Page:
We can do better, Colorado. In fact, I just spent a year doing exactly that.
Deb and I try to go for a jog most days. We once called these outings a run, but jogging is a more accurate description as the years roll past and our pace slows. It helps clear my head, and even on those days when I really, really don’t want to lace up my shoes and step out the door, I have never once regretted it.
We always carry a newspaper bag (thanks, Denver Post) because we’ve noticed that some of the neighbors have their own routines, too. Vodka, schnapps, beer, gin and assorted soda bottles and cans are regularly, stealthily consumed and tossed along our two-mile route. In previous years, the bottles and cans wound up in the recycling can without a second thought.
This year, I decided to keep them all, count them and document what I found. I can’t blame pandemic boredom, since I started this stash on Jan. 1, 2020. This was sheer curiosity, stubbornness and a desire to leave the streets and paths in our neighborhood a little better than we found them each day. I also hope to save someone — or some critter — the pain I experienced as a boy when I stepped on a piece of broken glass and wound up with stitches.
There’s a word for this pursuit. Yeah, crazy is a word, too. But the one I’m thinking of is “plogging.” Apparently there are more than a few of us out there. The Swedes coined the term to describe the combination of jogging and picking up litter (merging the Swedish verbs plocka up — pick up — and jogga — jog). Many others take a moment to pick up trash without working up a sweat on trails, beaches and streets, but I’m not sure the Swedes can claim credit for that.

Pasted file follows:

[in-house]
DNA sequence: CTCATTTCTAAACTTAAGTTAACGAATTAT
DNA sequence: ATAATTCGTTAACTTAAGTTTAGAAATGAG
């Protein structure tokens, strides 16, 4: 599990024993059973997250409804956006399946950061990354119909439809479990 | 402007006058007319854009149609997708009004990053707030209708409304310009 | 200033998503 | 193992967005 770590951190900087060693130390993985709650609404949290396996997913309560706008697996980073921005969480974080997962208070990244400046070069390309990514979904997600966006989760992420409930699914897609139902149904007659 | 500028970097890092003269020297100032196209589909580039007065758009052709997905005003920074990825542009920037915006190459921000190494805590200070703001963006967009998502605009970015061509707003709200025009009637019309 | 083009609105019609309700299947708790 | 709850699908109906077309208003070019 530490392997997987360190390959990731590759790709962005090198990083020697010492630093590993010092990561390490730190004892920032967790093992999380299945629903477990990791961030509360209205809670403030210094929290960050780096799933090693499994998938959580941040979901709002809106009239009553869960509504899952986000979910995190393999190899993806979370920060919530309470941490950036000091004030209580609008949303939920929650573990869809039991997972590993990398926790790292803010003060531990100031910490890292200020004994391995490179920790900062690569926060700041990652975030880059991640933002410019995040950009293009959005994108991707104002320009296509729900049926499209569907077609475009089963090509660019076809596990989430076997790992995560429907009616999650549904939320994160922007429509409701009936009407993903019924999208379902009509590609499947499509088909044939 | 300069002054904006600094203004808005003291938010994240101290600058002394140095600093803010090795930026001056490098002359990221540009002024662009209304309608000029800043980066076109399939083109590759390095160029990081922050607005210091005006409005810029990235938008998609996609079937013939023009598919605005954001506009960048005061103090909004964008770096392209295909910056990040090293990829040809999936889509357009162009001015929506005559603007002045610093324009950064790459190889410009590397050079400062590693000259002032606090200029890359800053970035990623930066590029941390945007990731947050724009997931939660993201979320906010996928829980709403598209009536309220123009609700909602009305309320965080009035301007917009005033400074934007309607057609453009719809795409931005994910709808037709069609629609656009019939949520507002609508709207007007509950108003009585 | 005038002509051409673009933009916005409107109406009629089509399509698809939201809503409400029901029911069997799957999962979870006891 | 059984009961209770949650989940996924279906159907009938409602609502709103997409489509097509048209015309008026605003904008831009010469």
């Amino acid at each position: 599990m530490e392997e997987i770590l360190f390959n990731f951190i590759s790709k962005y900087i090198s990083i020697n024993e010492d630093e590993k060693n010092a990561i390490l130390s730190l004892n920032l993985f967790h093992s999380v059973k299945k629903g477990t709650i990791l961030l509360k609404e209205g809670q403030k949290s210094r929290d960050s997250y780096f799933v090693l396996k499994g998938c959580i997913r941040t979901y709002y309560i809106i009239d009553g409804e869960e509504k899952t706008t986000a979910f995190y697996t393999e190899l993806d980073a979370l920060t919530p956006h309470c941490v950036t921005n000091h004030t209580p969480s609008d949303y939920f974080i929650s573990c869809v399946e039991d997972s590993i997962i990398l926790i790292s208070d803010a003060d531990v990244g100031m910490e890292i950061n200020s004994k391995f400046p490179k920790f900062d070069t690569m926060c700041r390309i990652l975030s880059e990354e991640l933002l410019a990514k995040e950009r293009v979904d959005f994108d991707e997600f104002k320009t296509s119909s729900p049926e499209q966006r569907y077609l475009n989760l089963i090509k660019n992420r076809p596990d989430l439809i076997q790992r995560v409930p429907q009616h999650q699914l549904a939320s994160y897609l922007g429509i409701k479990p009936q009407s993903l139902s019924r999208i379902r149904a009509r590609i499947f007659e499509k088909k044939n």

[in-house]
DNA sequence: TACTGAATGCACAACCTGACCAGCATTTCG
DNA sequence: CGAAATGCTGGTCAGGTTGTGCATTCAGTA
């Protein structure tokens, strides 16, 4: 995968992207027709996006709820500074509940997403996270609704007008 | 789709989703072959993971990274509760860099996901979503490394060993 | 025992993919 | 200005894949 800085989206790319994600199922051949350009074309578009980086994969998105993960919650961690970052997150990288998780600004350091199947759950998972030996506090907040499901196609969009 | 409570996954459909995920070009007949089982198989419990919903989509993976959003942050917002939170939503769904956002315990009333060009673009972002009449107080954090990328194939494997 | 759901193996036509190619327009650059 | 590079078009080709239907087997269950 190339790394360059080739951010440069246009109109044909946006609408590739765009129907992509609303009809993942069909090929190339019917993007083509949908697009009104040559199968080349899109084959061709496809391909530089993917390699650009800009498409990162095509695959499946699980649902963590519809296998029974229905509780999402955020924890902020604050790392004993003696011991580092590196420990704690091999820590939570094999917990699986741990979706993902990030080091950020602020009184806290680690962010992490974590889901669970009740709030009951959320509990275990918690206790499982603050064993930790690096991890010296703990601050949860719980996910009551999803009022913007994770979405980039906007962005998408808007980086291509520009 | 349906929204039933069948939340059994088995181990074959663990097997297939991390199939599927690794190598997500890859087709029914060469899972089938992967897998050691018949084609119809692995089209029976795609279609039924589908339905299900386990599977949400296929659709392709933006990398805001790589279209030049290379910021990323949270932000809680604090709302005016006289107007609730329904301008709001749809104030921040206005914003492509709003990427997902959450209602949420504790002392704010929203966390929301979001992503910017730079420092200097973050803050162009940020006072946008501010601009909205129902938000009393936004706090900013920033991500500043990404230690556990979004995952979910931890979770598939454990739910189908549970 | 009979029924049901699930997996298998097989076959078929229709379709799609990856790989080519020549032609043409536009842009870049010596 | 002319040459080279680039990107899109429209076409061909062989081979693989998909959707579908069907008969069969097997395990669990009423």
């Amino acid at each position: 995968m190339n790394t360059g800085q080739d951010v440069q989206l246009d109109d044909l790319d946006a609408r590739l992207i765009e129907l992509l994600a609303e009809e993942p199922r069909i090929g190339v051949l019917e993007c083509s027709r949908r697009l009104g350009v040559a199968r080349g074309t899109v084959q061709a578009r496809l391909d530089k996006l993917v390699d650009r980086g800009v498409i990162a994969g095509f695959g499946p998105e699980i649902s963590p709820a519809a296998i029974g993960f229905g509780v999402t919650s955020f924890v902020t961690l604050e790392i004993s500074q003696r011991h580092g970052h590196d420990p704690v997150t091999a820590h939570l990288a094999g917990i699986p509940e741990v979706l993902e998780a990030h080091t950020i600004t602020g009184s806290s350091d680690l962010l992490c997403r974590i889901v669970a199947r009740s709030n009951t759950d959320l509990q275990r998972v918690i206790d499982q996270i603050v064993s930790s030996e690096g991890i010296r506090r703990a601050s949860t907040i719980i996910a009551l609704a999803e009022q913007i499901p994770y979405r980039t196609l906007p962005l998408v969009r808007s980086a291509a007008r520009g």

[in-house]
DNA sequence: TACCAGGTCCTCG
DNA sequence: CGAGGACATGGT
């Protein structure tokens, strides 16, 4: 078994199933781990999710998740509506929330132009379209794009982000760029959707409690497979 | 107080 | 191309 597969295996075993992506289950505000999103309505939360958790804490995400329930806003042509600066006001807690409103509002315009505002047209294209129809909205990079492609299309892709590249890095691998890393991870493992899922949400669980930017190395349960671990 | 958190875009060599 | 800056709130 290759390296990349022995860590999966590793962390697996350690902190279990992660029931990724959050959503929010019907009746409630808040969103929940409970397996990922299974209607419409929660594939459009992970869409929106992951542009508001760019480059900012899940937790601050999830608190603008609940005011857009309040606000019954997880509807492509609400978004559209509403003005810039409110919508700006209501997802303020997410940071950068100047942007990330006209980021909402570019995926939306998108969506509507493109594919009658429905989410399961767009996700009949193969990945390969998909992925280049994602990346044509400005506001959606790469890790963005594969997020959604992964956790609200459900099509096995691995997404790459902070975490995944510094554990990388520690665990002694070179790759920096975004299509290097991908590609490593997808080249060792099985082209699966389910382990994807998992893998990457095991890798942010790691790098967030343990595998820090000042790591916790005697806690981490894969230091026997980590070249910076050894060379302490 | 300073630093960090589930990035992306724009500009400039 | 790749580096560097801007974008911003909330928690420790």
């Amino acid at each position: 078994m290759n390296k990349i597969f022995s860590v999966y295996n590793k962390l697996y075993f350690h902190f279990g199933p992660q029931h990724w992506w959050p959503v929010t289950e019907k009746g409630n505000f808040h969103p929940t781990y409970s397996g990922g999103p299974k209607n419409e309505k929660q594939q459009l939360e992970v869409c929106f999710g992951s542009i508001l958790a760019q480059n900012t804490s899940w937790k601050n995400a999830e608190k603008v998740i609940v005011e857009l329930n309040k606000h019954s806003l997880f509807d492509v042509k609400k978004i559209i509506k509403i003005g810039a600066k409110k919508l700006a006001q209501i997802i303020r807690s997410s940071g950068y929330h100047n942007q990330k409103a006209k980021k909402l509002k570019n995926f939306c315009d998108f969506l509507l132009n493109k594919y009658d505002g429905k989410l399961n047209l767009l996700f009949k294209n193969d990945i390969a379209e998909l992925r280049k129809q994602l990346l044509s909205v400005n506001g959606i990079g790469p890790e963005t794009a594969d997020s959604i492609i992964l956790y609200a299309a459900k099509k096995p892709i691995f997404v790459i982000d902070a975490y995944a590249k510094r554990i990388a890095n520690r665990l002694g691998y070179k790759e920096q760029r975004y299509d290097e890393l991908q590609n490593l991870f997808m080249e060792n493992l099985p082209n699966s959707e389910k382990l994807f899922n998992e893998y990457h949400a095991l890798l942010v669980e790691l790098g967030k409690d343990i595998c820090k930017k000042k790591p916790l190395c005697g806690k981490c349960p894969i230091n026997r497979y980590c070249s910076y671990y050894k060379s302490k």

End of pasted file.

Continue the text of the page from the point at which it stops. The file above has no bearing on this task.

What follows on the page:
So here we are, at the end of the year, and I’ve learned a few things:
- Someone has a pretty serious drinking problem. A serious litter problem, too
- Most days, two mini bottles of the same type are tossed within 10 feet of each other (glass or plastic, vodka or gin, same brand, etc.)
- A garage filled with hundreds of mini bottles of booze does not smell very nice
- Bottles tend to get tossed in the late afternoon
- Cold and rain can be a deterrent for the tossers, but not necessarily
- Never assume a bottle is empty (learned the hard way)
- Most of the bottles were tossed with their caps on
I actually don’t mind picking up the bottles at this point. It’s just become part of the daily rhythm of life. Picking up still-intact glass bottles feels particularly satisfying.
But this exercise has me thinking about 2021 and how we all can do something, even small things, to try to make our towns, our state, our world a little better. It might involve picking up trash (even better: not littering at all), but it could be volunteering our time, donating to worthy causes, helping neighbors, wearing a mask, acts of kindness, even supporting, ahem, worthy local journalism. Maybe you have some other ideas?
And now for the final tally:
- 161 glass mini bottles (Tito’s vodka the clear preference)
- 327 plastic mini bottles
- Dozens of cans (even I don’t have that much patience to count)
- About a dozen assorted other bottles (One Coors, a couple of Smirnoffs)
It’s all going away in the recycling bin soon, and good riddance. Sure, we likely will pick up more bottles tomorrow, but the bottle-hoarding project has ended. It might take another year to air out the garage.
On to new habits. I have a new, 1,162-page book staring at me from a shelf, and it’s not exactly going to read itself. At least it’s not in Swedish.
Larry Ryckman is Editor and co-founder of The Colorado Sun.
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